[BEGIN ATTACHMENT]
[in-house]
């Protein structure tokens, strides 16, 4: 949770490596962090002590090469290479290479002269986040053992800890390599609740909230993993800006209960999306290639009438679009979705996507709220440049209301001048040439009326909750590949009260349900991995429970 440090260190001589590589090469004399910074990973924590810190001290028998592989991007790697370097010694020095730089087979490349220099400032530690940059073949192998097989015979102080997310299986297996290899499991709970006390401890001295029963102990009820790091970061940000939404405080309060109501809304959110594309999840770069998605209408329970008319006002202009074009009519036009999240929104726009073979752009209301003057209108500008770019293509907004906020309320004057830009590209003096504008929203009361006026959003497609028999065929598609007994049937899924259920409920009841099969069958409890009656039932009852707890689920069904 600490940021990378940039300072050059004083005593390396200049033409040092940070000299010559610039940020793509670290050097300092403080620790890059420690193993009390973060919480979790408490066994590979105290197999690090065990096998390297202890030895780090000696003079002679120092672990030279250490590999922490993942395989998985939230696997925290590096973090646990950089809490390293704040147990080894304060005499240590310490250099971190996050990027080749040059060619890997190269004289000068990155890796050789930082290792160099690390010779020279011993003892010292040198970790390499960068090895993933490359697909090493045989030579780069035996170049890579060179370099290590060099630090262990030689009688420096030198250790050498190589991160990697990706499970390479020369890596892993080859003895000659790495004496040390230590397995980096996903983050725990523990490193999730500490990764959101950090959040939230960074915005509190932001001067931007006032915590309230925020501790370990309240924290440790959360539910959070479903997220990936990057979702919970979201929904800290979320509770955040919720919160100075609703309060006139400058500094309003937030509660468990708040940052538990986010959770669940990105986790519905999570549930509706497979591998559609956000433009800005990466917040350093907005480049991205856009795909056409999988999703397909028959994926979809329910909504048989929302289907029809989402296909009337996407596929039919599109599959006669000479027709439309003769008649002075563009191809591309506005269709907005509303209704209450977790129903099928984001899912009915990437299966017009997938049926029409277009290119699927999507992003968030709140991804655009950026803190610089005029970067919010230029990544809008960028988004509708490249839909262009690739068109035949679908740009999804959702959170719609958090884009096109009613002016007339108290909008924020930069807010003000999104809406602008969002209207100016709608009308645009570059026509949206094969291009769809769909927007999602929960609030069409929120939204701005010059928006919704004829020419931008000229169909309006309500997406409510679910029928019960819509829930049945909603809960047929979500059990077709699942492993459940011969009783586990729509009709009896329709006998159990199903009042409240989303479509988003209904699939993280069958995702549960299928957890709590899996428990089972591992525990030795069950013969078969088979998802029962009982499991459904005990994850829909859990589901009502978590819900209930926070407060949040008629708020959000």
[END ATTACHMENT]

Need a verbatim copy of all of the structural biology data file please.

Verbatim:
[in-house]
């Protein structure tokens, strides 16, 4: 949770490596962090002590090469290479290479002269986040053992800890390599609740909230993993800006209960999306290639009438679009979705996507709220440049209301001048040439009326909750590949009260349900991995429970 440090260190001589590589090469004399910074990973924590810190001290028998592989991007790697370097010694020095730089087979490349220099400032530690940059073949192998097989015979102080997310299986297996290899499991709970006390401890001295029963102990009820790091970061940000939404405080309060109501809304959110594309999840770069998605209408329970008319006002202009074009009519036009999240929104726009073979752009209301003057209108500008770019293509907004906020309320004057830009590209003096504008929203009361006026959003497609028999065929598609007994049937899924259920409920009841099969069958409890009656039932009852707890689920069904 600490940021990378940039300072050059004083005593390396200049033409040092940070000299010559610039940020793509670290050097300092403080620790890059420690193993009390973060919480979790408490066994590979105290197999690090065990096998390297202890030895780090000696003079002679120092672990030279250490590999922490993942395989998985939230696997925290590096973090646990950089809490390293704040147990080894304060005499240590310490250099971190996050990027080749040059060619890997190269004289000068990155890796050789930082290792160099690390010779020279011993003892010292040198970790390499960068090895993933490359697909090493045989030579780069035996170049890579060179370099290590060099630090262990030689009688420096030198250790050498190589991160990697990706499970390479020369890596892993080859003895000659790495004496040390230590397995980096996903983050725990523990490193999730500490990764959101950090959040939230960074915005509190932001001067931007006032915590309230925020501790370990309240924290440790959360539910959070479903997220990936990057979702919970979201929904800290979320509770955040919720919160100075609703309060006139400058500094309003937030509660468990708040940052538990986010959770669940990105986790519905999570549930509706497979591998559609956000433009800005990466917040350093907005480049991205856009795909056409999988999703397909028959994926979809329910909504048989929302289907029809989402296909009337996407596929039919599109599959006669000479027709439309003769008649002075563009191809591309506005269709907005509303209704209450977790129903099928984001899912009915990437299966017009997938049926029409277009290119699927999507992003968030709140991804655009950026803190610089005029970067919010230029990544809008960028988004509708490249839909262009690739068109035949679908740009999804959702959170719609958090884009096109009613002016007339108290909008924020930069807010003000999104809406602008969002209207100016709608009308645009570059026509949206094969291009769809769909927007999602929960609030069409929120939204701005010059928006919704004829020419931008000229169909309006309500997406409510679910029928019960819509829930049945909603809960047929979500059990077709699942492993459940011969009783586990729509009709009896329709006998159990199903009042409240989303479509988003209904699939993280069958995702549960299928957890709590899996428990089972591992525990030795069950013969078969088979998802029962009982499991459904005990994850829909859990589901009502978590819900209930926070407060949040008629708020959000």